Author(s)Thomason, Krista Karbowski
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Thesis (Ph.D.)--University of Illinois at Urbana-Champaign, 2009.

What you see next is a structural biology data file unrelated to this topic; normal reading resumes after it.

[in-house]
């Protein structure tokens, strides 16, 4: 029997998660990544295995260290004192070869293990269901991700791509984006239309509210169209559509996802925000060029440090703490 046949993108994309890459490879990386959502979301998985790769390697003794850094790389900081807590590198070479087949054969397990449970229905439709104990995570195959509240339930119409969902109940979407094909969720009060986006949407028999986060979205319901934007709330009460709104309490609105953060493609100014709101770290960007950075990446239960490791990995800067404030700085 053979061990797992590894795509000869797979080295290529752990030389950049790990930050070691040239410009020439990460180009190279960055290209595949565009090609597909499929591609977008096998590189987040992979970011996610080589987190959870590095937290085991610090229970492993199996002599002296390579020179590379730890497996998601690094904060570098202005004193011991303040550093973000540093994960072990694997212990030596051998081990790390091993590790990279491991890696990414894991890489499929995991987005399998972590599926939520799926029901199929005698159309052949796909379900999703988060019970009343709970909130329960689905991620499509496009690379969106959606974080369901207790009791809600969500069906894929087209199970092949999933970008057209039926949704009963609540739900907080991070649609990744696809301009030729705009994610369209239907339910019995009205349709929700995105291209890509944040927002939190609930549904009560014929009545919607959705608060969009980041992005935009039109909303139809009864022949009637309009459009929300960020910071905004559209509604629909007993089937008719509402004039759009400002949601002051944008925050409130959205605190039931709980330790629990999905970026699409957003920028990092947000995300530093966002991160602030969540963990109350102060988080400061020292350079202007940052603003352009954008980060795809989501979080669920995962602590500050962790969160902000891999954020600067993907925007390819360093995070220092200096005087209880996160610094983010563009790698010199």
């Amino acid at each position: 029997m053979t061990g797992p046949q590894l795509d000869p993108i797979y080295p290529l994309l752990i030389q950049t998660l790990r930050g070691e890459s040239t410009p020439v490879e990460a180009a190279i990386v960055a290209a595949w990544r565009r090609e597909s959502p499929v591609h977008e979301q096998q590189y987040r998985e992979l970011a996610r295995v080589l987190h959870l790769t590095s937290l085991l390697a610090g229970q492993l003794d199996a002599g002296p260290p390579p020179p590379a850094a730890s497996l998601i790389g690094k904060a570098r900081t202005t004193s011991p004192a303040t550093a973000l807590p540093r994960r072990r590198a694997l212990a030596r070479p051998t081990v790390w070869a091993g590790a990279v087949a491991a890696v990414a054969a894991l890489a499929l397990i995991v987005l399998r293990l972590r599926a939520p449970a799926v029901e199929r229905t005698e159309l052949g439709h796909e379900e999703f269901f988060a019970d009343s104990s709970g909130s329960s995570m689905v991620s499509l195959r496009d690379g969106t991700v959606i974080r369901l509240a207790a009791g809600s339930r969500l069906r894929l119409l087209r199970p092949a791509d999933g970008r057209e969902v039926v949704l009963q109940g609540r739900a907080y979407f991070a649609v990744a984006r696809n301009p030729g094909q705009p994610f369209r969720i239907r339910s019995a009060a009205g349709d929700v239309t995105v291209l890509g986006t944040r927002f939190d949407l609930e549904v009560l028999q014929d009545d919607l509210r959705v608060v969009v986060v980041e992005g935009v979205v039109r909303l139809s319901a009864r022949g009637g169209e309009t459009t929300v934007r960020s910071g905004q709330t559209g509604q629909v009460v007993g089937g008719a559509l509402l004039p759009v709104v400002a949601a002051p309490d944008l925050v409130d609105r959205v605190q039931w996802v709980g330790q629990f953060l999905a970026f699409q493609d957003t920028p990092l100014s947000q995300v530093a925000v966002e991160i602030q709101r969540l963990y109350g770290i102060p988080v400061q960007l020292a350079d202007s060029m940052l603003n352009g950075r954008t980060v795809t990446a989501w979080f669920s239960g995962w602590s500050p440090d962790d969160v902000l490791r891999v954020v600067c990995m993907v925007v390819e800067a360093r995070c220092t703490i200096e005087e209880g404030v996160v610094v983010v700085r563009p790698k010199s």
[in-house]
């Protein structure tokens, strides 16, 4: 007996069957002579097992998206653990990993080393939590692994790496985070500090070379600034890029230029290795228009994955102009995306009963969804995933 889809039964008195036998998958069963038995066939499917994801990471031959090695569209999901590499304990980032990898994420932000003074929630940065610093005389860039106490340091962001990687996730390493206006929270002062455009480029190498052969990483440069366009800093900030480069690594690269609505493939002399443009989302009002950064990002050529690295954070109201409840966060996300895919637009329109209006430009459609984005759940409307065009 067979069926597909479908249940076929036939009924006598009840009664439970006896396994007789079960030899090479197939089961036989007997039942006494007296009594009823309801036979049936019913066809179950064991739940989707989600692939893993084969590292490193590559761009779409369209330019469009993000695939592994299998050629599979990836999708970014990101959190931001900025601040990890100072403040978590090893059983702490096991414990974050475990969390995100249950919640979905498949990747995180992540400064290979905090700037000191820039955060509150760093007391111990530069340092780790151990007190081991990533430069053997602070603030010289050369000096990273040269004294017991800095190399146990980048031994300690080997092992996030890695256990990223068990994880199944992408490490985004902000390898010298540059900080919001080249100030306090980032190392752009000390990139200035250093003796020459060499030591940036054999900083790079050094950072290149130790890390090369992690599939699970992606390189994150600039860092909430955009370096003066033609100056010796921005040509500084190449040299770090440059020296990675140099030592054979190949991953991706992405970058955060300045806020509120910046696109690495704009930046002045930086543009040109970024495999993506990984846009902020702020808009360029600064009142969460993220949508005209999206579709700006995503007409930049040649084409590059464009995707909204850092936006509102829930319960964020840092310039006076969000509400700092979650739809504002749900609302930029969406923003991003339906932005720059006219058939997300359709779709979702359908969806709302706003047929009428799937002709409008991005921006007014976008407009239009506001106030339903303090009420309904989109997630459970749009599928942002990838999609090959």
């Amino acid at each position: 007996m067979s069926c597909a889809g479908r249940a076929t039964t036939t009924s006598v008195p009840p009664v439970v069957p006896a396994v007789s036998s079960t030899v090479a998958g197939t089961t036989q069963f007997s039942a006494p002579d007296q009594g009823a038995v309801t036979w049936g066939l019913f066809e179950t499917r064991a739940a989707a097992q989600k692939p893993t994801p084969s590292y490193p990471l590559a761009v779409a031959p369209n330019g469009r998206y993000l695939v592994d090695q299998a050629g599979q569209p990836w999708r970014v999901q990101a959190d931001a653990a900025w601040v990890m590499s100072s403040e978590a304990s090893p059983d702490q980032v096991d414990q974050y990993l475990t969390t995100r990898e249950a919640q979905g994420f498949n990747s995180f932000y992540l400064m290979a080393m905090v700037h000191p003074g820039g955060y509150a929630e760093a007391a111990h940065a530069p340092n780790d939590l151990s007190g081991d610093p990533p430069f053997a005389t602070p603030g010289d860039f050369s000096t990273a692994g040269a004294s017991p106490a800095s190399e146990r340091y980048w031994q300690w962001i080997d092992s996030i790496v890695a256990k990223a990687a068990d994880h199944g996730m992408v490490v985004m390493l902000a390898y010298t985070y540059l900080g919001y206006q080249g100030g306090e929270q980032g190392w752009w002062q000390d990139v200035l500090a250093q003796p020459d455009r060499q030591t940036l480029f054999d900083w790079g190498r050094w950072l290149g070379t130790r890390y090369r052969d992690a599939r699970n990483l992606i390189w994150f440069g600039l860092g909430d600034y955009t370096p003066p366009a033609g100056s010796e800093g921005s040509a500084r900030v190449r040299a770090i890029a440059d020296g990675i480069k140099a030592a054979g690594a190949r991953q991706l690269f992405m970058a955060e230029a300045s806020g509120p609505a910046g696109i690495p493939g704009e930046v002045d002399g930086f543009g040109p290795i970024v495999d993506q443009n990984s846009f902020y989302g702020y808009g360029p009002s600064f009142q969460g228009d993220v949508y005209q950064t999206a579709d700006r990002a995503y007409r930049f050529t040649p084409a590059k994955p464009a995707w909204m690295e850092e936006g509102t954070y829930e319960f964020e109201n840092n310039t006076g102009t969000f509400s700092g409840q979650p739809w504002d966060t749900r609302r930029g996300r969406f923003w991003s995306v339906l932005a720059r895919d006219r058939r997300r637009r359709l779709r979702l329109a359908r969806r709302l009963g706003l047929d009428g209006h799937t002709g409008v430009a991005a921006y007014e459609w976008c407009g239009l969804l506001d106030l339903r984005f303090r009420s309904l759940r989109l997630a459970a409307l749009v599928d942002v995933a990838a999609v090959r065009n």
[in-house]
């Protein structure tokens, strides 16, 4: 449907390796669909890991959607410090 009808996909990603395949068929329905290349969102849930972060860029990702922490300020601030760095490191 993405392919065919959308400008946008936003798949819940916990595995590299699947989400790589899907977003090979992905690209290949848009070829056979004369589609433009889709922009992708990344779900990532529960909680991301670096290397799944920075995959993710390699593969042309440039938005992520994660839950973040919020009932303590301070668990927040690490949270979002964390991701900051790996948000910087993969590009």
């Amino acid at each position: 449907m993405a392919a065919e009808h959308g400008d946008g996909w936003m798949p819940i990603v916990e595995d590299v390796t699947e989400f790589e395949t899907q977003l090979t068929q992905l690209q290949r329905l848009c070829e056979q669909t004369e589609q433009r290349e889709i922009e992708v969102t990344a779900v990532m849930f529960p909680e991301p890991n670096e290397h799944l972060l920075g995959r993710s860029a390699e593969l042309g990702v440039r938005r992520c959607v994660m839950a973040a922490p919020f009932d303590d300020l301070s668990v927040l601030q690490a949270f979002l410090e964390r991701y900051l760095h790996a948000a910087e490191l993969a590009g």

My dissertation defends the place of shame in moral psychology. I critique the two dominant accounts of shame in the current literature: the optimistic view, which states that shame is the experience of failing to live up to a virtue or excellence that one values, and the pessimistic view, which states that shame is always a distorted emotion like malice or envy. I argue that both views give unsatisfactory accounts of shame because they fail to distinguish circumstances when shame is intelligible from circumstances when it is appropriate. I offer an account of shame in which the key feature of the experience is loss of power or standing. I show that shame falls into a category of what I call dismissive moral emotions along with pity and contempt. Unlike guilt and resentment, which are ways of demanding justification or redress from other moral agents, the dismissive moral emotions are ways of refusing these types of engagement. The questions arise whether these dismissive emotions are ever morally appropriate to feel towards others and towards oneself and whether extirpating shame from one's moral psychology counts as moral progress. The objections to shame are usually Kantian: since all persons are owed respect, it is morally impermissible to take dismissive attitudes toward them. I argue, however, that Kant rightly gives shame an important place in his moral theory, particularly in the &quot;Doctrine of Virtue,&quot; and that according to a Kantian moral theory shame is essential to one's ethical life. I argue that feeling shame is morally appropriate, and I consider to what extent shame has a role in practices like punishment.